One step closer to the ‘ultimate battery’

With a theoretical energy density that is being compared to gasoline, Li-air batteries are expected to have 10× the energy density of a Li-ion battery. With the ability to be recharged more than 2,000×, this battery is 90% more efficient. The future goal? To use lithium-air batteries for electric vehicles. Some challenges still need to be faced first for chemical reactions need to be reduced.
Unlike in the Li-ion rechargeable battery, in which lithium ions move from a negative electrode to a positive electrode and back during discharge and while charging, inserting a lithium compound as one electrode material, the Li-air battery uses oxidation of lithium at the anode with reduction of oxygen at the cathode to induce a current flow. Unfortunately, Li-air batteries are not ready for everyday use just yet. According to Dr. Tao Liu from the Department of Chemistry at the University of Cambridge, “There’s still a lot of work to do, but what we’ve seen here suggests that there are ways to solve these problems – maybe we’ve just got to look at things a little differently.”
One step closer to the ‘ultimate battery’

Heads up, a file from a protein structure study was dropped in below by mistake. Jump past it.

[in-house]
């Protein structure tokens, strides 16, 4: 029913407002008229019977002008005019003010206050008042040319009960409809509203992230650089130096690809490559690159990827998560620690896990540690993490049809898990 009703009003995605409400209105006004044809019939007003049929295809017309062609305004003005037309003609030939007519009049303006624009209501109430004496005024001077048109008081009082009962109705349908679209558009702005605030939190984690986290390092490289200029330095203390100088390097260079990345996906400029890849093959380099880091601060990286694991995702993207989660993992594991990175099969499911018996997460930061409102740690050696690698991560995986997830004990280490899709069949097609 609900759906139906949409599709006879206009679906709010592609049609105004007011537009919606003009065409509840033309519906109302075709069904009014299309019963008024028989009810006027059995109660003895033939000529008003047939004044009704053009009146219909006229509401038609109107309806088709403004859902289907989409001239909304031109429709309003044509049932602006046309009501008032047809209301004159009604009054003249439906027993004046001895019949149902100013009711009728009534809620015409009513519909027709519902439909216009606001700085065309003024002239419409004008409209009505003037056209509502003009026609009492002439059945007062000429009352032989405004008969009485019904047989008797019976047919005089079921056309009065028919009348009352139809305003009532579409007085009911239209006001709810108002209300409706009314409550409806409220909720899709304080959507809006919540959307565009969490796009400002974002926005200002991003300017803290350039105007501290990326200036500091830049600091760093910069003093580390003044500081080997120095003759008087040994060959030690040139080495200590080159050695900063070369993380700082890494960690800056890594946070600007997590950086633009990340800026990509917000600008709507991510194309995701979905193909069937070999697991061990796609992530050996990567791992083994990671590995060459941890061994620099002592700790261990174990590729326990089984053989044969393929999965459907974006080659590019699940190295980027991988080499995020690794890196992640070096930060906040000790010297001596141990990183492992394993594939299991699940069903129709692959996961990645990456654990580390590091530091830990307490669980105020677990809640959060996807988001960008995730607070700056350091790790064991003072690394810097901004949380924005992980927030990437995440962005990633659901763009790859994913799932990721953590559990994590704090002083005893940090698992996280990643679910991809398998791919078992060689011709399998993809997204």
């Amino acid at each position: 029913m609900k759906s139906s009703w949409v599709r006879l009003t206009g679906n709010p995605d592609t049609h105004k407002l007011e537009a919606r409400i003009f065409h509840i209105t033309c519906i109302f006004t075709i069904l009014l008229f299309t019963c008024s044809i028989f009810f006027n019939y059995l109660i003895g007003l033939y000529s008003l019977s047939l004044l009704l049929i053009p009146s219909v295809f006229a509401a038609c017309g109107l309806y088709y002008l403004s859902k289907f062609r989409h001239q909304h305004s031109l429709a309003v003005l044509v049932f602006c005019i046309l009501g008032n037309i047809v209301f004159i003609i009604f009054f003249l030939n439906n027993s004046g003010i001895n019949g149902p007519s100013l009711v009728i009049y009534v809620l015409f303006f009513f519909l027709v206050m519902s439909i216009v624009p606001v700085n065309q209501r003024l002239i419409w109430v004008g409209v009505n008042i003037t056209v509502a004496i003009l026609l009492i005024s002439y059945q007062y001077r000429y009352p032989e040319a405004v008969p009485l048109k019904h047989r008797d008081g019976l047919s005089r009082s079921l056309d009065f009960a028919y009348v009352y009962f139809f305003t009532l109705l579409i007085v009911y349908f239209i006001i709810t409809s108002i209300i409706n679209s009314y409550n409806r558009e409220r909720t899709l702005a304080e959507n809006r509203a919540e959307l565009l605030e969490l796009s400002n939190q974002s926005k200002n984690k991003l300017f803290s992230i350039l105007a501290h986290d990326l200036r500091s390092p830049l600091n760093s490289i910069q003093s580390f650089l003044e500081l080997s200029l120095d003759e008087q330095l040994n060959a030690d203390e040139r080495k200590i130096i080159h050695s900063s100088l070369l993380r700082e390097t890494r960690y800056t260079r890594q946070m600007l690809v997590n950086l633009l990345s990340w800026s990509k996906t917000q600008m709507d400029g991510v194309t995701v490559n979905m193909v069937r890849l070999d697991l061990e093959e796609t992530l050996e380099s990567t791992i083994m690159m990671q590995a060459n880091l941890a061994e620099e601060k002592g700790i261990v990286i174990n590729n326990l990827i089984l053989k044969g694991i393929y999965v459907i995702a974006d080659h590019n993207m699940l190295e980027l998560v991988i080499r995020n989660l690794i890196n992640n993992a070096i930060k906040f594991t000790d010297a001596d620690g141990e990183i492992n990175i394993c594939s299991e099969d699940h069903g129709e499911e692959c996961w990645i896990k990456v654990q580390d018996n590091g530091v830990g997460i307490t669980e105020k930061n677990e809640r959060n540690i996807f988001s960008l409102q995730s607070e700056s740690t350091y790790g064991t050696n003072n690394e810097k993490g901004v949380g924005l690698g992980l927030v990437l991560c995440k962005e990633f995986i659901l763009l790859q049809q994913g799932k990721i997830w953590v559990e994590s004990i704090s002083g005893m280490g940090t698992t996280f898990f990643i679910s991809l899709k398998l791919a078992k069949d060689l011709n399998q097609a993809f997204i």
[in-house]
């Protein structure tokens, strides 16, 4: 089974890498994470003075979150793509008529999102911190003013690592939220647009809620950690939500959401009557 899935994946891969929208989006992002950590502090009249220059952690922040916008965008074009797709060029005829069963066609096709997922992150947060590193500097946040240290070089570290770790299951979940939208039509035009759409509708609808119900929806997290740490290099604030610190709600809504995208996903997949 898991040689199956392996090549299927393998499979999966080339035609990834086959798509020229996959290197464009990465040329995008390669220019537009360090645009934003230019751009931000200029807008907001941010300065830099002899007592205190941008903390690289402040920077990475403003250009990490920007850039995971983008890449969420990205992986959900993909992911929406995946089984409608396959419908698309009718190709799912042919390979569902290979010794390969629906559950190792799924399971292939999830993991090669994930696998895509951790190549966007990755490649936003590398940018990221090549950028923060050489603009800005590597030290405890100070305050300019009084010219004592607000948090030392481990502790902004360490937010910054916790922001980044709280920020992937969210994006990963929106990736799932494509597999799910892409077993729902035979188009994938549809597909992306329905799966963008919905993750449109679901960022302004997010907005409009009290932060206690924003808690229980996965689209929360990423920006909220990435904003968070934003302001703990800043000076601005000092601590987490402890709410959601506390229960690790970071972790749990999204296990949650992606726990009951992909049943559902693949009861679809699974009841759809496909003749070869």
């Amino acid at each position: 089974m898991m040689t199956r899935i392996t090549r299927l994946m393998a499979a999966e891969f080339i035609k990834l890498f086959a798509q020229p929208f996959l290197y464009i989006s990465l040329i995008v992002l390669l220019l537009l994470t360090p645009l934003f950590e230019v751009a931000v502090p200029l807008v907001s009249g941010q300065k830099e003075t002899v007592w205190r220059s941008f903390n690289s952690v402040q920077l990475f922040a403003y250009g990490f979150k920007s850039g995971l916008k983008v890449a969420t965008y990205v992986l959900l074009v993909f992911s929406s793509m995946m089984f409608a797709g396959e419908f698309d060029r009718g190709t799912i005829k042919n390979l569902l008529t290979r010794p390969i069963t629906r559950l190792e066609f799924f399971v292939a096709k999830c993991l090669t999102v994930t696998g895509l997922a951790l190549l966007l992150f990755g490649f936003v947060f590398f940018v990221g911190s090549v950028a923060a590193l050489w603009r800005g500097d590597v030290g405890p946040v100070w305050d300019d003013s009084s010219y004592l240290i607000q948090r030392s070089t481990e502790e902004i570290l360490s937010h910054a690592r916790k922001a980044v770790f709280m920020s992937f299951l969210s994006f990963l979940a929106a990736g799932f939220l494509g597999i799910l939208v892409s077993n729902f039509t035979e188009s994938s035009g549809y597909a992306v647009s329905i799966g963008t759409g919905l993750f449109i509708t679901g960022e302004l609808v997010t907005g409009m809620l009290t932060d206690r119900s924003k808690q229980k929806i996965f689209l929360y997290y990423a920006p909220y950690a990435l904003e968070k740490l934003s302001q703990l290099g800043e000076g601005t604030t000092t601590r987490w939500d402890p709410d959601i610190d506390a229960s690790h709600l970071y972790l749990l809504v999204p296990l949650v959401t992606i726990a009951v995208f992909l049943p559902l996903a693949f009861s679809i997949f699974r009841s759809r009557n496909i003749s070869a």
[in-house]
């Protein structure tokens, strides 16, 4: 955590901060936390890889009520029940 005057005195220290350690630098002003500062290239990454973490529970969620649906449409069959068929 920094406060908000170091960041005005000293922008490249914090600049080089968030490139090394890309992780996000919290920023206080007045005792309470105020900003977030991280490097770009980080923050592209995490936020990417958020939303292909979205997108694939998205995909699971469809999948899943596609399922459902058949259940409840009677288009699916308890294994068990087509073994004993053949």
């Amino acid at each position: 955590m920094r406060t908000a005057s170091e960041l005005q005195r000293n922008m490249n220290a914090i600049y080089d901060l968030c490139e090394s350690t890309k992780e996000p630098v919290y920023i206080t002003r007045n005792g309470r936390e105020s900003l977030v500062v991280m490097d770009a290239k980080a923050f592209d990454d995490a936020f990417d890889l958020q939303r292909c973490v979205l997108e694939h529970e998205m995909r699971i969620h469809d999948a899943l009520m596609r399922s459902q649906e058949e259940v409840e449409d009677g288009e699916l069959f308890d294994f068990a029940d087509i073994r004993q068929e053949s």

Unwanted chemical reactions and the fact that they can only be cycled in pure oxygen are stumbling blocks. Using a grapheme electrode, carbon dioxide, nitrogen, and moisture are all harmful. Being that the air around us contains all of that, researchers must find a way to cycle only pure oxygen in order to protect the electrode.
Liu and his colleagues, who presented their findings in the journal Science, have attempted to use lithium hydroxide (LiOH) instead of using lithium peroxide (Li202) as a discharge product. They found that adding water also helps, as these cells can tolerate a high concentration of water. This has made the battery much more stable, as there were fewer chemical reactions that were causing cells to die.
The researchers have also reduced the voltage gap between the charge and discharge to 0.2V, which is close to the Li-ion battery. Although this is great, this only stands true for certain rates of charge and discharge, still leaving researchers with more gaps to fill.
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